Welch is the more subtle performer, however, capable of veering from a full cry to a soft coo in a single phrase. Her potential remains huge, in part because this album doesn’t deliver the knockout blow that many of us hoped for.

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POP: Land & Sea

  • Sarah Slean
  • Pheromone/Universal
  • Four stars

Downloads may have reduced the number of CDs being pressed, but they haven’t stopped people from making double albums, as Slean shows here. On the land side, she rocks (rock being a form of land, after all) with Joel Plaskett handling the production duties, and while the rhythm arrangements are sometimes plodding, the melodies are sprightly and occasionally full of vinegar, as on the anti-social stomp Society Song. By contrast, the sea side is string-soaked and dramatic, with Slean – who not only co-produced but did half of the arrangements – showing off both her compositional depth and vocal heft. Both are amazing, but I’d generally rather stay at sea. – J.D. Considine

COUNTRY/FOLK: Get Yourself Home

  • Laura Repo
  • Independent
  • Three and a half stars

The singer with the summer peach voice suggests we peruse her snapshots – “look at ’em slow, one at a time.” A bittersweet shuffle, A Three Inch Stack of Photographs isn’t about nostalgia, but perspective and old stories that never change, for good or for bad. On her affecting, melodic third album, the Toronto songstress Laura Repo wins with lullabies, lovely harmonies, a waltz about a wedding dress never worn, sweet weariness and one high-and-lonesome ballad about a city (Montreal) where she can unwind. Get Yourself Home explores bygones – things missed and things gained, not always in black and white. Tuneful and relaxed, this record never stops. – Brad Wheeler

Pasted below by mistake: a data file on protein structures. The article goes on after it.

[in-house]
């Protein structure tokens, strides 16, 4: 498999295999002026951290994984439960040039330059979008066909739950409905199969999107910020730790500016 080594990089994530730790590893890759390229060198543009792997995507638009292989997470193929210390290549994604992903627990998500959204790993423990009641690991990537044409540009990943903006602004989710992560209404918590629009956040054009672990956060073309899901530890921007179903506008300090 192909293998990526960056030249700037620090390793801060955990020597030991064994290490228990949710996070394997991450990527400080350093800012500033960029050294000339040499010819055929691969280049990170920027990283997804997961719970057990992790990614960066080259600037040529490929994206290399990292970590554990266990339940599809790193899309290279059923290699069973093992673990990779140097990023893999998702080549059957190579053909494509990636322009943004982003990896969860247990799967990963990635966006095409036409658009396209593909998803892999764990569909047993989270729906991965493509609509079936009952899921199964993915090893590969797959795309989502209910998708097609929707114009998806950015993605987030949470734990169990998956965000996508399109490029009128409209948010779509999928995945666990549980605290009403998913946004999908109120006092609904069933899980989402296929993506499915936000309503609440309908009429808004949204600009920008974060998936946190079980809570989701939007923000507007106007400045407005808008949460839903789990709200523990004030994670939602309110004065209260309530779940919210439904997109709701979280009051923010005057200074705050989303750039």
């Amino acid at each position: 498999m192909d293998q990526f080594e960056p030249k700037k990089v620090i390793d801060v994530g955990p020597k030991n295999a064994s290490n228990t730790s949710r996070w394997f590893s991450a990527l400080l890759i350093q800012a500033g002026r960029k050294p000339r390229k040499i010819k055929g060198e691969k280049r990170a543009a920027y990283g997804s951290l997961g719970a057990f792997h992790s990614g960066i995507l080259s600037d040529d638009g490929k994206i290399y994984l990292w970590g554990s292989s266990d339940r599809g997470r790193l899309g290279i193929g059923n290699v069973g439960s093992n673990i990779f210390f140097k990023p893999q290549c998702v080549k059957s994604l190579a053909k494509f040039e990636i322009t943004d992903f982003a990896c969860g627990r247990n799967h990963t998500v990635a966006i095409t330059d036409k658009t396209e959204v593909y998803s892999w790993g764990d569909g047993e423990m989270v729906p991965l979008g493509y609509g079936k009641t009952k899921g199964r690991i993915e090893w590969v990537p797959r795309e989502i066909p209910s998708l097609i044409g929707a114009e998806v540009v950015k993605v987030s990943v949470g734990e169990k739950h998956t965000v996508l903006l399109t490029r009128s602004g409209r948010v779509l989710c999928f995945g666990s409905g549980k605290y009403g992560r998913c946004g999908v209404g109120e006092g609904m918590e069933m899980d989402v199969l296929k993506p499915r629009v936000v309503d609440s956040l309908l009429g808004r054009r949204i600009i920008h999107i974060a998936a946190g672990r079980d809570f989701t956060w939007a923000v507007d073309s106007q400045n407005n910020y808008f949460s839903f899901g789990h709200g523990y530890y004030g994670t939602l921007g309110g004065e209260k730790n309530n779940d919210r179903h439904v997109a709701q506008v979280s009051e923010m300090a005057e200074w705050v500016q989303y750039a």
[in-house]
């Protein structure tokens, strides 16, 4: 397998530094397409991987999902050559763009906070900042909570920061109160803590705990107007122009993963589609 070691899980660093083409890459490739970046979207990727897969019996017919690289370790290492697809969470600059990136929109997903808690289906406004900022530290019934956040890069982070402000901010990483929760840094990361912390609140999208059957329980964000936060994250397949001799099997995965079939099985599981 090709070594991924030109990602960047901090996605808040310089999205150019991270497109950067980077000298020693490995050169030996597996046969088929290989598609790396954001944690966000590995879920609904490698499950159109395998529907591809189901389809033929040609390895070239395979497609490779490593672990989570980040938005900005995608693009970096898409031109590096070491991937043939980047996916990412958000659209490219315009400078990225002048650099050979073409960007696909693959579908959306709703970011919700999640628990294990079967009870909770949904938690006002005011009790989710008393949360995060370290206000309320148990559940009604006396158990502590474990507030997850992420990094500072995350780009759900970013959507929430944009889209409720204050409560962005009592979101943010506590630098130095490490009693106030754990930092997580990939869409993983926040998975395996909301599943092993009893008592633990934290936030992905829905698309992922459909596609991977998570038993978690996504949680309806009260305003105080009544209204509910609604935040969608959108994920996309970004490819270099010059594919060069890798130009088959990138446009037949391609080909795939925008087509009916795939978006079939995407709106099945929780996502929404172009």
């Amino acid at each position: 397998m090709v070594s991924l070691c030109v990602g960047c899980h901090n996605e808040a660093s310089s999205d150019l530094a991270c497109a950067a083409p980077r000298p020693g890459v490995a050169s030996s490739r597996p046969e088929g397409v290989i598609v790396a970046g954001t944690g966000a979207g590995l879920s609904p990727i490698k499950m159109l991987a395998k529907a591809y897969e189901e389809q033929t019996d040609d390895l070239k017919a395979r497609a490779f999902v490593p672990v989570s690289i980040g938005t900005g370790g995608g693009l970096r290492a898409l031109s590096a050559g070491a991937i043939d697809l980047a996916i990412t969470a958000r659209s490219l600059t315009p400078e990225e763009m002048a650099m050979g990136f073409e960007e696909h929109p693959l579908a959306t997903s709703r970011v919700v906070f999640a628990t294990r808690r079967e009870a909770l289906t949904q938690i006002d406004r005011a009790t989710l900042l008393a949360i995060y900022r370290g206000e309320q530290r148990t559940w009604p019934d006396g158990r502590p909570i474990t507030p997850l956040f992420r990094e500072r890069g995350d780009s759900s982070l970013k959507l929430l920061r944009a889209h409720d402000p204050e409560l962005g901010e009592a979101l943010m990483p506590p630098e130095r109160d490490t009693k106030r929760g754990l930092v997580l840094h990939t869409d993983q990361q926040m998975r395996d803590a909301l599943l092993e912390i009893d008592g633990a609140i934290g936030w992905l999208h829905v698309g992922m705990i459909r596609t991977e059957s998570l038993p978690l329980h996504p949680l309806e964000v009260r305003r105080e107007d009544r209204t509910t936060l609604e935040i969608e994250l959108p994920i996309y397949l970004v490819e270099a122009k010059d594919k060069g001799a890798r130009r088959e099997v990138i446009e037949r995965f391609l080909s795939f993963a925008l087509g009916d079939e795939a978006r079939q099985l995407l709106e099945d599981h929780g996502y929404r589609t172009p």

ROCK: Lulu

  • Lou Reed & Metallica
  • Warner
  • One and a half stars

The actual flight of the Hindenburg was fine – it was the instantaneous deplaning that ruined things. On the other hand, Lulu, the unlikely conceptual album inspired by German dramatist Frank Wedekind's early 20th-century plays about an abused dancer, is quite the disaster until its better final tracks. The weird walk on the Lou side by heavy-metal grimacers Metallica closes with the tense acoustic number Little Dog, the dynamic Dragon and the contemplative 19-plus minutes of Junior Dad. The rest is mostly Reed’s off-pitch poetry, set uneasily to generic guitar grunges. It’s unsettling at times; not since the Vichy French has the term collaboration held such an ugly connotation. – B.W.

CLASSICAL: Carte Postale: Music for string quartet by José Vieira Brandao, Alessandro Annunziata, José Evangelista, Miguel Del Aguila, Dimitri Nicolau, Paquito D’Rivera, and Airat Ichmouratov

  • Quatuor Alcan
  • Atma Classique
  • Three stars

Postcards are short, as are most of these pieces, and, like postcards, they provide a snapshot of someplace we’d have to travel to get to – Latin America and Greece, Spain and Russia. A modal twist in a melody or a rhythm to a dance that has a name in another language might be what orients us, but most of the music reminds us less of how multifarious the world is than how small it has become: Even places well off the track have been tidied for the tourists. Quatuor Alcan’s performances are attractive but somewhat monochromatic, like photos taken through the windows of a tour bus, although certain pieces beckon us back for longer stays: José Evangelista’s tantalizing Spanish Garlands, Paquito D’Rivera’s Wapango and Alessandro Annunziata’s Meltemi. – Elissa Poole